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Heatwaves globally push people, nations ‘to the edge’

Extreme heat situations are tied to jet stream & other rivers of air

Raymond Zhong Published 26.06.22, 02:18 AM
A picture taken with a drone shows residential boat docks on dry land at Medina Lake, near San Antonio, during the heatwave in Texas on June 18.

A picture taken with a drone shows residential boat docks on dry land at Medina Lake, near San Antonio, during the heatwave in Texas on June 18. Twitter

Millions of Americans are once again in the grips of dangerous heat. Hot air blanketed Europe last weekend, causing parts of France and Spain to feel the way it usually does in July or August.

High temperatures scorched northern and central China even as heavy rains caused flooding in the country’s south. Some places in India began experiencing extraordinary heat in March, though the start of the monsoon rains has brought some relief.


It’s too soon to say whether climate change is directly to blame for causing severe heat waves in these four powerhouse economies — which also happen to be the top emitters of heat-trapping gases — at roughly the same time, just days into summer.

While global warming is making extreme heat more common worldwide, deeper analysis is required to tell scientists whether specific weather events were made more likely or more intense because of human-induced warming. (A team of researchers who studied this spring’s devastating heat in India found that climate change had made it 30 times as likely to occur.)

Even so, concurrent heat waves seem to be hitting certain groups of far-flung places with the growing frequency of late, for reasons related to the jet stream and other rivers of air that influence weather systems worldwide.

Studies have shown that parts of North America, Europe and Asia are linked this way. Scientists are still trying to determine how these patterns might change as the planet warms further, but for now, it means simultaneous heat extremes will probably continue affecting these places where so much of the world’s economic activity is concentrated.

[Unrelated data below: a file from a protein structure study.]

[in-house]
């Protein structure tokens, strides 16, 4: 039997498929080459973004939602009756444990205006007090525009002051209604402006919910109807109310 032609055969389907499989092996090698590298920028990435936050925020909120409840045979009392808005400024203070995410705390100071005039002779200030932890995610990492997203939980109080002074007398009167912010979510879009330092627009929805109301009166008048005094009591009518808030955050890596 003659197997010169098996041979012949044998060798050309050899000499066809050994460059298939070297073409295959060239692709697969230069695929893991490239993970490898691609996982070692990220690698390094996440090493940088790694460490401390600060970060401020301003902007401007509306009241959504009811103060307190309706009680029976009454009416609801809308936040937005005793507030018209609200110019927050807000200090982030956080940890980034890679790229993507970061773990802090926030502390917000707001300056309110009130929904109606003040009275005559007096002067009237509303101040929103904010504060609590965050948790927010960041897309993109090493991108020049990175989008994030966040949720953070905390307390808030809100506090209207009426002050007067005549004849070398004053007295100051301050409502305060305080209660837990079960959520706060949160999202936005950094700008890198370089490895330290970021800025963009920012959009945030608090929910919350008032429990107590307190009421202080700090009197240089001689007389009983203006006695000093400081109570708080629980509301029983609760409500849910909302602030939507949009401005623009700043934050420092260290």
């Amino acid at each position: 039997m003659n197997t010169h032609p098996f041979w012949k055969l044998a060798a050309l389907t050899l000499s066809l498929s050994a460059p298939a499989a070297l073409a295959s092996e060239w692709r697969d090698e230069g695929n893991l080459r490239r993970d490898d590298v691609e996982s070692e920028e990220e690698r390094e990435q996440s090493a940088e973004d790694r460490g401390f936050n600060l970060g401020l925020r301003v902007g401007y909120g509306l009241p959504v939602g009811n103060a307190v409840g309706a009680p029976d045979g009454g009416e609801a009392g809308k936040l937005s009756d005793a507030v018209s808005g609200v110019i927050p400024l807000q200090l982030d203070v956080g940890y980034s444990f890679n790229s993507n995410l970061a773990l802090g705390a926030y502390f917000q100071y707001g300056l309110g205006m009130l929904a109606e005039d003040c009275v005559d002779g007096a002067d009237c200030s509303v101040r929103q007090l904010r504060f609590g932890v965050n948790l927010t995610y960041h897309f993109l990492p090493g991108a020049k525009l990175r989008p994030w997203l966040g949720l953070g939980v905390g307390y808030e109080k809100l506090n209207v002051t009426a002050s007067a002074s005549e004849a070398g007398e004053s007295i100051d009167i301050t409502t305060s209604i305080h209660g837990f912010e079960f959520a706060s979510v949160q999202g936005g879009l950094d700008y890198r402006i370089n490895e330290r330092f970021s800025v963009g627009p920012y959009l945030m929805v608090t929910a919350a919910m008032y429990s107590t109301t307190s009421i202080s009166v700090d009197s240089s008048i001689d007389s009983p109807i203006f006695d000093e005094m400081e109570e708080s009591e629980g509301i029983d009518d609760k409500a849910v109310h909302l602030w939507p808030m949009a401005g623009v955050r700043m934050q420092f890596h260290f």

“To have a heat wave, we need the heat, and we need the atmospheric circulation pattern that allows the heat to accumulate,” said Daniel E. Horton, a climate scientist at Northwestern University.

With global warming, he said, “we’re definitely getting more heat.” But climate change may also be affecting the way this heat is distributed around the world by globe-circling air currents, he said. Simultaneous weather extremes in numerous locations aren’t just meteorological curiosities. Individual heat waves can lead to illness and death, wildfires, and crop failures.

Concurrent ones can threaten global food supplies, which have been under strain this year because of Russia’s invasion of Ukraine. While heat waves are shaped by complex local factors such as urbanisation and land use, scientists no longer have much doubt about whether climate change is making them worse.

Soon, the world’s most devastating heat waves may simply have no historical analogue from the time shortly before humans started pumping greenhouse gases into the atmosphere, some scientists argue, rendering obsolete the question of whether climate change is the main driver.

The warming of recent decades has already made it hard for scientists to know what to call a heat wave and what to treat as simply a new normal for hot weather, said Andrew Dessler, a climate scientist at Texas A&M University.

If the threshold for a heat wave is just the mercury exceeding 37 degrees Celsius for days in a row, for instance, then it’s “not at all unexpected”, Dr Dessler said, to see them occurring more regularly in several regions at once.

“As time goes on, more and more of the planet will be experiencing those temperatures, until eventually, with enough global warming, every land area in the mid-latitude Northern Hemisphere would be above 37 degrees,” he said.

New York Times News Service

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